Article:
HONG KONG: Asian markets mostly fell again on Tuesday as investors tried to assess the economic impact of the Ukraine war, while oil prices extended gains after surging to near 14-year highs.
Commodity prices have risen to record or multi-year highs as Russia continues to invade its neighbors, forcing observers to reassess their prospects for a global recovery, with some now warning of a period of soaring inflation and low growth or recession .
Trading floors were a sea of red on Monday, with Brent rising to nearly $140 for the first time since 2008 after the United States said it was considering a ban on crude imports from Russia, the world’s third-largest producer.
Although black gold retreated slightly, it was still at high levels and continued to rise on Tuesday, with Brent crude holding above $125 and WTI above $120.
Europe wasn’t so keen on the idea, with German Chancellor Olaf Schultz saying Russian oil and gas were “crucial” to the continent’s economy. About 40% of EU gas imports and a quarter of oil come from Russia.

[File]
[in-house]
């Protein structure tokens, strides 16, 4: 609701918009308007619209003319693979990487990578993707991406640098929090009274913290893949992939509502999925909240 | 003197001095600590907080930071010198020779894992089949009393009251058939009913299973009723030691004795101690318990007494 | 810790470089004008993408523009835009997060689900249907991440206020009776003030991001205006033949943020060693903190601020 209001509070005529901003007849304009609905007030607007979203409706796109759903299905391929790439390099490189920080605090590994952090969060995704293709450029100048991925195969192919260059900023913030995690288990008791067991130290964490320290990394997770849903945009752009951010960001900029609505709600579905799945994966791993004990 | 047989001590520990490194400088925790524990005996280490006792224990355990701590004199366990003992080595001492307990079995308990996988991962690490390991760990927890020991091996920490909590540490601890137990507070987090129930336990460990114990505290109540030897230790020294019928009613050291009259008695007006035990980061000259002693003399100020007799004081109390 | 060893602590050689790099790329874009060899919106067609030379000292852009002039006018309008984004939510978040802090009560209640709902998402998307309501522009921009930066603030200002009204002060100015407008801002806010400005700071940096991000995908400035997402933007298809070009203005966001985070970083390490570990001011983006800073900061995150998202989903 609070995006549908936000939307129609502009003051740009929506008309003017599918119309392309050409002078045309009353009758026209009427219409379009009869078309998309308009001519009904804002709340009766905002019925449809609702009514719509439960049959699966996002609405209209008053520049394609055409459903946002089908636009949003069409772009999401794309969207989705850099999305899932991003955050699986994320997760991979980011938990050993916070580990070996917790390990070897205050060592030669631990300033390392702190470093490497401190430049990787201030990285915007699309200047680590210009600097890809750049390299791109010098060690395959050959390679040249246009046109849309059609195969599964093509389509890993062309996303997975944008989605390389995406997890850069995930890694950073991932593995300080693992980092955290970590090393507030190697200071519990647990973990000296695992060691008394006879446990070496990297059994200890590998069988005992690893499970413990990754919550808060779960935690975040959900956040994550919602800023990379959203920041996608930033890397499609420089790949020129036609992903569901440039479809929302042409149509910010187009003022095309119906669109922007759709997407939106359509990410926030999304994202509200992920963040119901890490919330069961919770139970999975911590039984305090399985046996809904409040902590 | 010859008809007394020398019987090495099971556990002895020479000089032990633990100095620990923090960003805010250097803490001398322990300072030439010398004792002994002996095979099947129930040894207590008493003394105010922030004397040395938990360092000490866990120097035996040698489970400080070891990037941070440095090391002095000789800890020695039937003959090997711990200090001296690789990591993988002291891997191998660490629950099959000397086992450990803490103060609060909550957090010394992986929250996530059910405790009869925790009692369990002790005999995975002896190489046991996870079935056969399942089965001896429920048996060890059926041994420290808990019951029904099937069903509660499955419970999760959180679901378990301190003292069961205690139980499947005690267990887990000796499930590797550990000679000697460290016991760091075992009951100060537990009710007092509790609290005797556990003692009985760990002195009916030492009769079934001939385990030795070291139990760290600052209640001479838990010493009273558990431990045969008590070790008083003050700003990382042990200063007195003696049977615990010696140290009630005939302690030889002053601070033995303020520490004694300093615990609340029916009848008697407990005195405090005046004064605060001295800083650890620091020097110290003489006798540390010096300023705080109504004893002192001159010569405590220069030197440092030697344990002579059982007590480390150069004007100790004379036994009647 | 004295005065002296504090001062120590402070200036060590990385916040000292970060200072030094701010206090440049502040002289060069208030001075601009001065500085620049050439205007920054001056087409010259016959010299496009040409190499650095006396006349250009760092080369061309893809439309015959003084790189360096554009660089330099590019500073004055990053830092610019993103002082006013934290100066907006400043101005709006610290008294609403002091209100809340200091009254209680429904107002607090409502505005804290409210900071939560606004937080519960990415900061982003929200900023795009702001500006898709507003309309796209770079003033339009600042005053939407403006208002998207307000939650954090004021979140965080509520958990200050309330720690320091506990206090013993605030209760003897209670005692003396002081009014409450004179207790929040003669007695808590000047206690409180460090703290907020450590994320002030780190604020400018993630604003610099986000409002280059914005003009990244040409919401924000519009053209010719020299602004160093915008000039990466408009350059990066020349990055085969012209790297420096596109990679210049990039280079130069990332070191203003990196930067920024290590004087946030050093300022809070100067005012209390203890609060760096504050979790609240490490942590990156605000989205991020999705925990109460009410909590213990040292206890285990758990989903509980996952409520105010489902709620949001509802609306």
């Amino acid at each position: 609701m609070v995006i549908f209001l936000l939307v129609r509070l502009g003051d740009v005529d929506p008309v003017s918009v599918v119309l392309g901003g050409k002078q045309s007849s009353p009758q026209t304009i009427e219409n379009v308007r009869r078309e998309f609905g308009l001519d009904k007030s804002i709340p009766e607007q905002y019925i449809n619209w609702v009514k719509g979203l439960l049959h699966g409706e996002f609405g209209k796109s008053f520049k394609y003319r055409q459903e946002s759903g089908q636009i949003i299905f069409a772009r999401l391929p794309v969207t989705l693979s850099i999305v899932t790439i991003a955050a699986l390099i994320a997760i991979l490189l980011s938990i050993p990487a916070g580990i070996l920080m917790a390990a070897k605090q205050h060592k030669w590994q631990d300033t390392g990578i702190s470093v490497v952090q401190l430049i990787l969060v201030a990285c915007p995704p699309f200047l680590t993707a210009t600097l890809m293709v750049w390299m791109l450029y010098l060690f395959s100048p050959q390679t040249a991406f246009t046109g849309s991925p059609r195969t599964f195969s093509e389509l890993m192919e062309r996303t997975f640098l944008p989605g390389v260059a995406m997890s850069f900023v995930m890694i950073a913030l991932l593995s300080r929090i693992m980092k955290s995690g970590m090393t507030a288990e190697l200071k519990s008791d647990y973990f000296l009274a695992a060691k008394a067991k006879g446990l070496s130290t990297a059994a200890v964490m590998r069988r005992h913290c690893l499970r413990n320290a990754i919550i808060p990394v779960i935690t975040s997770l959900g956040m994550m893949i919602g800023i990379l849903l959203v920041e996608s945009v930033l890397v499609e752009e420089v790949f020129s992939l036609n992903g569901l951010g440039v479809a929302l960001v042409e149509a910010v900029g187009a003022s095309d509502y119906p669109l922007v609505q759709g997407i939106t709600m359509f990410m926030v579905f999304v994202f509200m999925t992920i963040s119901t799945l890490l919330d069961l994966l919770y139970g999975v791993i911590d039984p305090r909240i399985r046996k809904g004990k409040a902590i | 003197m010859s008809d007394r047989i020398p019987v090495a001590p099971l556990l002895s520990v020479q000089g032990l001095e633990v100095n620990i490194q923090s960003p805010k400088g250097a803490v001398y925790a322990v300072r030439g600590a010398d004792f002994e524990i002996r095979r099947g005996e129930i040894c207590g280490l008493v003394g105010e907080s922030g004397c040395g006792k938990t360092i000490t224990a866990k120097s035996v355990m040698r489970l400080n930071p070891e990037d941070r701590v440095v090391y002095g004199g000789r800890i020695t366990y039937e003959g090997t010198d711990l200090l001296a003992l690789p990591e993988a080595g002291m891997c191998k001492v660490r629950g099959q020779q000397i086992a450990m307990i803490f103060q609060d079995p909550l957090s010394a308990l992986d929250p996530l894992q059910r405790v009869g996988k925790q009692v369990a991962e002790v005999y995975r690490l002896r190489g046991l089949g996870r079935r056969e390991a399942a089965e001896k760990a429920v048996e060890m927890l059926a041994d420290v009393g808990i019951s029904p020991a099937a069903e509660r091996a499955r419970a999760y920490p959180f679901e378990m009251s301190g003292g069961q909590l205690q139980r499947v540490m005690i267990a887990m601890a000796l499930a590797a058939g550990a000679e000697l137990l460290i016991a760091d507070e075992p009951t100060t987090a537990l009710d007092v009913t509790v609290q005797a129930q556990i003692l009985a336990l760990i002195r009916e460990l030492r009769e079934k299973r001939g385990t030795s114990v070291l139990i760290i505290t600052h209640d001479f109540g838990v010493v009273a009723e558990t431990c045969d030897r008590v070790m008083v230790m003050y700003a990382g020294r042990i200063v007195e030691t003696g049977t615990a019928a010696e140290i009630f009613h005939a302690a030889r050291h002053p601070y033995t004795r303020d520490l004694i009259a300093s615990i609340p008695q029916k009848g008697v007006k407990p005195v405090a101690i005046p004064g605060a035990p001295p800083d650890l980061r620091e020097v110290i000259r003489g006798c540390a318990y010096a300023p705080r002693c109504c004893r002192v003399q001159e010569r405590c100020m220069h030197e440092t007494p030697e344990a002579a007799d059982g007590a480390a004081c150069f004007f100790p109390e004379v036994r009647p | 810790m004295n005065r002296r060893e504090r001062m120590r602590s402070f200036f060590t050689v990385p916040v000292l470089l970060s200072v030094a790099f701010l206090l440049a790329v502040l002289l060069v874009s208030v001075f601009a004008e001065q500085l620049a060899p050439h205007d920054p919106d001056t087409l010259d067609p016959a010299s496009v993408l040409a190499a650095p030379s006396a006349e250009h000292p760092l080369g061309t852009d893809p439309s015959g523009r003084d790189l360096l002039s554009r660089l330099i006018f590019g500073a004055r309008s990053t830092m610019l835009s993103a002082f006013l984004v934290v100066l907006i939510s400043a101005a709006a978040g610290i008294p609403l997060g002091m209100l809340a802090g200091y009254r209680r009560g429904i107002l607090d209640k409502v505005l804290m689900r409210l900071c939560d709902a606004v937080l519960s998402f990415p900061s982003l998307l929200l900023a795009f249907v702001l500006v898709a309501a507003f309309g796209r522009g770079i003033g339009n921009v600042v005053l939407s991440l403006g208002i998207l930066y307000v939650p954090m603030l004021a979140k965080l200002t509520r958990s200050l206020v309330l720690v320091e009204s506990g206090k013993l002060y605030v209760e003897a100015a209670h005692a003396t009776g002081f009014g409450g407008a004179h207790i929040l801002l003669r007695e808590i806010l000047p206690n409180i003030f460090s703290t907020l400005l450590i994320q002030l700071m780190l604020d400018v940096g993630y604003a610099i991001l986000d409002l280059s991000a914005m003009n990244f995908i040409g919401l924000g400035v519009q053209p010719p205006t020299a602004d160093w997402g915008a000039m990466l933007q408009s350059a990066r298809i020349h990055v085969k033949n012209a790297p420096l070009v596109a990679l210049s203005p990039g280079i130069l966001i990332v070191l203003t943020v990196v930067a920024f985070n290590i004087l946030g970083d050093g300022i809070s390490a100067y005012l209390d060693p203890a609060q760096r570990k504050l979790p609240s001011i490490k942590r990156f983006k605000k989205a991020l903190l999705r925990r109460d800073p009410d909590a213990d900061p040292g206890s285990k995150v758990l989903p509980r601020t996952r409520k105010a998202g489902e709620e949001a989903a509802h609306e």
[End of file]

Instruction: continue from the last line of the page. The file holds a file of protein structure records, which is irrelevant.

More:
Meanwhile, Moscow has warned it could cut off gas supplies to Europe via the Nord Stream 1 pipeline in retaliation for harsh sanctions imposed on its incursion.
European natural gas prices hit record highs on Monday, while other commodities from Ukraine and Russia also rose, with nickel and wheat hitting record highs.
The crisis comes at a time when uncertainty is rising as prices soar amid soaring oil demand, tight supplies and supply chain disruptions caused by the pandemic.
At the same time, central banks began to ease the ultra-loose monetary policies they implemented at the start of the pandemic in an attempt to rein in runaway prices.
While analysts have lowered their expectations for the magnitude and speed of policy tightening by officials in the war, they still see a tougher investment environment ahead.
“It’s all about slowing growth and rising inflation,” Alifia Doriwala of Rock Creek told Bloomberg Television. “With the sanctions on Russia intensifying, it’s hitting all sectors. Then you are going to have some central bank action amidst much uncertain economic growth.”
After a rout on US markets, Asia was again in negative territory, though the losses were less severe than the previous two days.
Tokyo, Hong Kong, Shanghai, Sydney, Seoul, Singapore, Wellington, Taipei and Manila were all off, though Jakarta eked out small gains.